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Amid economic headwinds, policymakers emphasize stability and signal more policy support

The just published economic data for Q4 2021 complete a picture of a relatively resilient Chinese economy amid various challenges. As early as December, Beijing’s economic policymakers had already taken stock of 2021 and charted the course for a politically important 2022, highlighting the need to “stick to making progress while ensuring stability.”


  • China’s Q4 economic data show real GDP growth at 4%, leaving the 2021 annual real GDP growth at 8.1% (nom. 12.6%). This shows that while growth momentum has slowed down markedly after a robust H1 (rebound effect), the economy is not far from the size it would have achieved had the pre-pandemic growth rate continued.

  • During the December politburo meeting and the annually held Central Economic Work Conference (CEWC; 中央经济工作会议) between Dec 8 – 10 last year, policymakers in Beijing pointed to major headwinds approaching the world’s second largest economy.

  • While the official readout of the CEWC, which was chaired by president Xi Jinping, highlights the economic resilience in an important 2021, it is also not short of reality-checks: among pandemic related challenges, geopolitical turbulences and recent property defaults, it points to three domestic economic pressures – namely demand contraction, supply shock and weakening expectations – as well as an external environment that has become “complicated, severe and uncertain”, all foreboding a slowdown in economic recovery.

  • Han Wenxiu, the Deputy Director of the Office of the Central Financial and Economic Commission, the country’s top economic policymaking body, emphasized in an essay that “stability is the most important keyword of the CEWC”, and that it is “not only an economic, but also a political issue”. This illustrates how politically important 2022 is for Xi – the year he wants to be re-elected as CCP General Secretary and absolutely wants to keep economic progress as a key source of legitimacy of his continued rule.

  • Against this backdrop, more fiscal policy support in the short term is to be expected, e.g. with front-loaded infrastructure investments or support for SMEs. On the other hand, monetary support is expected to remain prudent after a reserve requirement ratio (RRR) reduction in December 2021, also in light of Beijing’s concerns of a still highly leveraged economy.

  • Policies to improve the efficiency of markets, such as fair competition and anti-monopoly regulations, will see further strengthening. At the same time, and in light of last year’s regulatory storm also in the name of common prosperity, the official readout of the CEWC tries to make the point that “we must first make the "cake" bigger and better through the common struggle of the whole nation, and then cut and divide the "cake" well through reasonable institutional arrangements”, something president Xi echoed in his virtual speech at the WEF on Monday, trying to assuage concerns that redistribution trumps growth.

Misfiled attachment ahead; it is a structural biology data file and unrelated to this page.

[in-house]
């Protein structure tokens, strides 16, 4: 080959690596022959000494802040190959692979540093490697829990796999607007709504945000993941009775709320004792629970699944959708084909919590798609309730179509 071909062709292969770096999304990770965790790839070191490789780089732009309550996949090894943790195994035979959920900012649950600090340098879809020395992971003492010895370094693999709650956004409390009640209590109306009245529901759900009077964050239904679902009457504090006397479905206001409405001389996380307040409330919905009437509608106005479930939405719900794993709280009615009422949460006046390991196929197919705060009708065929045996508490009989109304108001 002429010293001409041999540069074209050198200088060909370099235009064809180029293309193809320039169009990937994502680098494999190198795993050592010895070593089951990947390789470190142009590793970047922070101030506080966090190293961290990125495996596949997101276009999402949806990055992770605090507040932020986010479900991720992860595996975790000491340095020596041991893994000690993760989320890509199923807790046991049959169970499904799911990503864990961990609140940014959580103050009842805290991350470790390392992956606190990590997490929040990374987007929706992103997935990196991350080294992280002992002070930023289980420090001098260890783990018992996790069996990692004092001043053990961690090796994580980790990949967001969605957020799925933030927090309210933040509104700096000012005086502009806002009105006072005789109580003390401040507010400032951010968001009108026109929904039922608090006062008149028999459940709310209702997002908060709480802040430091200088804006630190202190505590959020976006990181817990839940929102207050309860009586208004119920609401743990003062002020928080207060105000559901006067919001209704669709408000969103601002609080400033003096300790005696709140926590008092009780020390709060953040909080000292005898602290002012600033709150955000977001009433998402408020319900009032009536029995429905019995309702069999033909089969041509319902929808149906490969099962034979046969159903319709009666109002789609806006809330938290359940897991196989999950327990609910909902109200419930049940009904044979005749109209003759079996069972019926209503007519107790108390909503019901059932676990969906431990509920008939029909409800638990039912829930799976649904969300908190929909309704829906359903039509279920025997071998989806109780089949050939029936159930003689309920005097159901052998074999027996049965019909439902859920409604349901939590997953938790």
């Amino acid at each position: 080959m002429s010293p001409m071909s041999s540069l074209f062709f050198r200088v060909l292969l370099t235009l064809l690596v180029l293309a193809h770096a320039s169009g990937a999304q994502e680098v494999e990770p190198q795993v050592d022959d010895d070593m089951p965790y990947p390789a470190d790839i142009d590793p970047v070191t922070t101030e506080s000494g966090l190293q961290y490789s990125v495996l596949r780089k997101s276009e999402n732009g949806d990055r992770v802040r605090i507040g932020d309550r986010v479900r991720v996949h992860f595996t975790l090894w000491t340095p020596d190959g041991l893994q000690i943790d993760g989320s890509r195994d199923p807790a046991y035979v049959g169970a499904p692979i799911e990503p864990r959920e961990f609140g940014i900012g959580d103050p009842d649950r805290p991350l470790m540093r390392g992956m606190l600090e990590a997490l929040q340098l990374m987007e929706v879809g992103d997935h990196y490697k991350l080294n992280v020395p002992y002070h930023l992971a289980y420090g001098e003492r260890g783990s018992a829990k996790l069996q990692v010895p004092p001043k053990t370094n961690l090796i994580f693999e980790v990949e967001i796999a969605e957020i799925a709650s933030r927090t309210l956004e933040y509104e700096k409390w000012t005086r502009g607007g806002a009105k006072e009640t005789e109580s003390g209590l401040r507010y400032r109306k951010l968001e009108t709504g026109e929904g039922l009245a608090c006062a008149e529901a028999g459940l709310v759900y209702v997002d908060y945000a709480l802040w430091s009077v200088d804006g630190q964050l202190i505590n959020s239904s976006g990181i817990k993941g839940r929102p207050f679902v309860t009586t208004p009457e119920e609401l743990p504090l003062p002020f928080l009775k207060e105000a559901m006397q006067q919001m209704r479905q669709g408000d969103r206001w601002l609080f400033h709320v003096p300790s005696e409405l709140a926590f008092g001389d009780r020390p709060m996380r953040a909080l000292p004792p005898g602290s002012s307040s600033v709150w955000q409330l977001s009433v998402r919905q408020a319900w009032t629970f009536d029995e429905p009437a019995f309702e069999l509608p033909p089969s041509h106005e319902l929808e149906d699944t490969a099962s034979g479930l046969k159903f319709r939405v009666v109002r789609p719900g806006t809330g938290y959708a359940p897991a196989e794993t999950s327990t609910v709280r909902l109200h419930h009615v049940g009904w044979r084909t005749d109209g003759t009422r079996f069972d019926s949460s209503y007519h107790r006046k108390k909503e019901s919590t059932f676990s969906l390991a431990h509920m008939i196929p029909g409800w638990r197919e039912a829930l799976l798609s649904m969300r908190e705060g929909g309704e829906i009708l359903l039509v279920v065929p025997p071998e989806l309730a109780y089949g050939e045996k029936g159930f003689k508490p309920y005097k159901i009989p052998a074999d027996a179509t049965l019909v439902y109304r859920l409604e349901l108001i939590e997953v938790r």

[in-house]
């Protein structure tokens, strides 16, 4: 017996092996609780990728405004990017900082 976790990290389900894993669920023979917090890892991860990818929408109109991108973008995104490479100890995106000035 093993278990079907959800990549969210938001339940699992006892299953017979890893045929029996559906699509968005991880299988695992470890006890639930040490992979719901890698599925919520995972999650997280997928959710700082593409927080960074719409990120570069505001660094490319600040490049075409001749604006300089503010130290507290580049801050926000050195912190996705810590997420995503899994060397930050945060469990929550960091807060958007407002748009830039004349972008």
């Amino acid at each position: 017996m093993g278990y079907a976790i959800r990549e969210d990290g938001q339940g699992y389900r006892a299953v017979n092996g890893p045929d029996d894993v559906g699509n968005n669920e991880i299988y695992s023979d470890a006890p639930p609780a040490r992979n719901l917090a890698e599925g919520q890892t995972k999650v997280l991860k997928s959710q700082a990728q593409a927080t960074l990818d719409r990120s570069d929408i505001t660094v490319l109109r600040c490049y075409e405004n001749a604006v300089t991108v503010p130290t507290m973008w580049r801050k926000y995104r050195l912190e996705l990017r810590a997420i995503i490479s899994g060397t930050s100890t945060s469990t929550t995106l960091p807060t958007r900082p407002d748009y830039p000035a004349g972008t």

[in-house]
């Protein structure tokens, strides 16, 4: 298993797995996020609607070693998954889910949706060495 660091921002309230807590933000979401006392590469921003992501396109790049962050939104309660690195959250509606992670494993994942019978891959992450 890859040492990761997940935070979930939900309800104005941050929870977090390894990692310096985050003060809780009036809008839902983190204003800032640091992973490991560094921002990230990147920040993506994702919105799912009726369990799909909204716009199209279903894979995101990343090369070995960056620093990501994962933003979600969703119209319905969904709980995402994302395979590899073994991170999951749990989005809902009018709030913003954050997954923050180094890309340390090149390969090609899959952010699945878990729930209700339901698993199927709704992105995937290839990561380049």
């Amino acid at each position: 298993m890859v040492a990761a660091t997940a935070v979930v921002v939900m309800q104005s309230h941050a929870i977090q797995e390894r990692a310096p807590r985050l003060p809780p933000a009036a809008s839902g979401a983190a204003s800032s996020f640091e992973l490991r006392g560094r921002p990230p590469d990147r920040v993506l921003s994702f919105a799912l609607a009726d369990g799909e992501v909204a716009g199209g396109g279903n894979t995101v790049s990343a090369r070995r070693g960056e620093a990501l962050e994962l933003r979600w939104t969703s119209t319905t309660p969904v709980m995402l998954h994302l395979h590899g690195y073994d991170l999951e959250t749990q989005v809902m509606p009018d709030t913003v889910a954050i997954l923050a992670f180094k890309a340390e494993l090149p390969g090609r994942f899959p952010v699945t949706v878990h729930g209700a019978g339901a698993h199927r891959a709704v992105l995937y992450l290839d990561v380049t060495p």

• In the same vein, the readout as well as Han Wenxiu’s essay both make clear that capital is “an active part of the means of production”, while “traffic lights” are needed to “control its negative effects”. Han emphasized that “curbing the disorderly expansion of capital is not about not wanting capital, but about orderly development of capital”.


  • Stronger economic headwinds with possible further pandemic induced supply chain interruptions make a strict zero-Covid policy increasingly difficult to defend.

  • While short-term policies will stimulate infrastructure projects to some extent, further banking on state-led fixed asset investments to boost growth would go counter Xi’s Dual Circulation policy which stresses less focus on infrastructure investments, and more on social policy expenditures and domestic consumption.

  • Beijing’s unchanged rhetoric on opening up and improving the business environment is laudable, but efficiency gains in administrative dealings cannot – even in the mid-term – compensate if level-playing issues persist.

  • All in all, economic development remains the paramount priority for Beijing, both to strengthen domestic resilience, provide sufficient employment and improve productivity, while keeping a conducive external environment to allow access to technology and resources.


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